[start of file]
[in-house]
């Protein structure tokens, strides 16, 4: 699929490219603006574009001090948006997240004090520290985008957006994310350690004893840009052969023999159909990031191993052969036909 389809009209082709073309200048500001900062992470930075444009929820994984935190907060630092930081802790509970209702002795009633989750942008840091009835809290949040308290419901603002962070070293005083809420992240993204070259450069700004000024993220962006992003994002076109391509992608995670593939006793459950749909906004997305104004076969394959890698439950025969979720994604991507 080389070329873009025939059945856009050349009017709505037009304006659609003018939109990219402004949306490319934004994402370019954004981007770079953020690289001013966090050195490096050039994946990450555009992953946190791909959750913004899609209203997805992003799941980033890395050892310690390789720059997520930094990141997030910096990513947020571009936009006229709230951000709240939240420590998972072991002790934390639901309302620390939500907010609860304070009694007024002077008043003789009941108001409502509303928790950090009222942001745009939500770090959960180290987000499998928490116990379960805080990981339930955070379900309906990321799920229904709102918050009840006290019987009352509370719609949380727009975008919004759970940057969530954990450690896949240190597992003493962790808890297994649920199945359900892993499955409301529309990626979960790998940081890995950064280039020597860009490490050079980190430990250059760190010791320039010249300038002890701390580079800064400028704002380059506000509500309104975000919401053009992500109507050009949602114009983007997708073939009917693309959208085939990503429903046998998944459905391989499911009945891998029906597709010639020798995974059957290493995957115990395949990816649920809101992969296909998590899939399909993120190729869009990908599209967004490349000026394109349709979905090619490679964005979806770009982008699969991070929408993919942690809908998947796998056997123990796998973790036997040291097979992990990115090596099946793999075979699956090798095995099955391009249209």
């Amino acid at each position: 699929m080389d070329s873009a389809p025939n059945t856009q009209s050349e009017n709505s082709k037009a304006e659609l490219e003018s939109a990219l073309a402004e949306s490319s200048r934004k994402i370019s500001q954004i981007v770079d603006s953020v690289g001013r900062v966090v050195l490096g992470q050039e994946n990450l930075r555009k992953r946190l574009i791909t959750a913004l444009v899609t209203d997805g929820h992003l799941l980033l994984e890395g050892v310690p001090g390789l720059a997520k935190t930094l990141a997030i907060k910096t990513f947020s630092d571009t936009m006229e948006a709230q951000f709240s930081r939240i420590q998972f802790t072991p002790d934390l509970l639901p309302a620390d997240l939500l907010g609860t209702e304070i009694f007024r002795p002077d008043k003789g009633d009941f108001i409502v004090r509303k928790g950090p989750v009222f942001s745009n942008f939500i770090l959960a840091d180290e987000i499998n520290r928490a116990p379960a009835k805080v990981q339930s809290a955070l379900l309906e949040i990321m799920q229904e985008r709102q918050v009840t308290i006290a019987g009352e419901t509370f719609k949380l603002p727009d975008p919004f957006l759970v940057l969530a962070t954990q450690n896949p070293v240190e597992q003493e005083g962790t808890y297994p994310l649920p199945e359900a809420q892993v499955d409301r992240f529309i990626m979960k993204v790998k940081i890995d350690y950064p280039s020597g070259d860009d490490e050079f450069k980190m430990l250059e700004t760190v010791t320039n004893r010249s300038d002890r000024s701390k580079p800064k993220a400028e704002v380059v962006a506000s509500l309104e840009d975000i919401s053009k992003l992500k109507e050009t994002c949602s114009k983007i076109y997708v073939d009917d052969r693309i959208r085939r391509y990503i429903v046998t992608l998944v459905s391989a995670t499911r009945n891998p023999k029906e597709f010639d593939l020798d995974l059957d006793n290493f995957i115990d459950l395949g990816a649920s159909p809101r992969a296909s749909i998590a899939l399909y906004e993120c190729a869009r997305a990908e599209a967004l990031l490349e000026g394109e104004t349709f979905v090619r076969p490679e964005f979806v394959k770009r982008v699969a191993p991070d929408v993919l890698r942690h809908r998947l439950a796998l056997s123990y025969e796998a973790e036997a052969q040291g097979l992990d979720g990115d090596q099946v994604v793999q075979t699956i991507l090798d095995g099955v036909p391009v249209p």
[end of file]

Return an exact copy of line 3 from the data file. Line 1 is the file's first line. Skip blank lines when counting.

């Amino acid at each position: 699929m080389d070329s873009a389809p025939n059945t856009q009209s050349e009017n709505s082709k037009a304006e659609l490219e003018s939109a990219l073309a402004e949306s490319s200048r934004k994402i370019s500001q954004i981007v770079d603006s953020v690289g001013r900062v966090v050195l490096g992470q050039e994946n990450l930075r555009k992953r946190l574009i791909t959750a913004l444009v899609t209203d997805g929820h992003l799941l980033l994984e890395g050892v310690p001090g390789l720059a997520k935190t930094l990141a997030i907060k910096t990513f947020s630092d571009t936009m006229e948006a709230q951000f709240s930081r939240i420590q998972f802790t072991p002790d934390l509970l639901p309302a620390d997240l939500l907010g609860t209702e304070i009694f007024r002795p002077d008043k003789g009633d009941f108001i409502v004090r509303k928790g950090p989750v009222f942001s745009n942008f939500i770090l959960a840091d180290e987000i499998n520290r928490a116990p379960a009835k805080v990981q339930s809290a955070l379900l309906e949040i990321m799920q229904e985008r709102q918050v009840t308290i006290a019987g009352e419901t509370f719609k949380l603002p727009d975008p919004f957006l759970v940057l969530a962070t954990q450690n896949p070293v240190e597992q003493e005083g962790t808890y297994p994310l649920p199945e359900a809420q892993v499955d409301r992240f529309i990626m979960k993204v790998k940081i890995d350690y950064p280039s020597g070259d860009d490490e050079f450069k980190m430990l250059e700004t760190v010791t320039n004893r010249s300038d002890r000024s701390k580079p800064k993220a400028e704002v380059v962006a506000s509500l309104e840009d975000i919401s053009k992003l992500k109507e050009t994002c949602s114009k983007i076109y997708v073939d009917d052969r693309i959208r085939r391509y990503i429903v046998t992608l998944v459905s391989a995670t499911r009945n891998p023999k029906e597709f010639d593939l020798d995974l059957d006793n290493f995957i115990d459950l395949g990816a649920s159909p809101r992969a296909s749909i998590a899939l399909y906004e993120c190729a869009r997305a990908e599209a967004l990031l490349e000026g394109e104004t349709f979905v090619r076969p490679e964005f979806v394959k770009r982008v699969a191993p991070d929408v993919l890698r942690h809908r998947l439950a796998l056997s123990y025969e796998a973790e036997a052969q040291g097979l992990d979720g990115d090596q099946v994604v793999q075979t699956i991507l090798d095995g099955v036909p391009v249209p």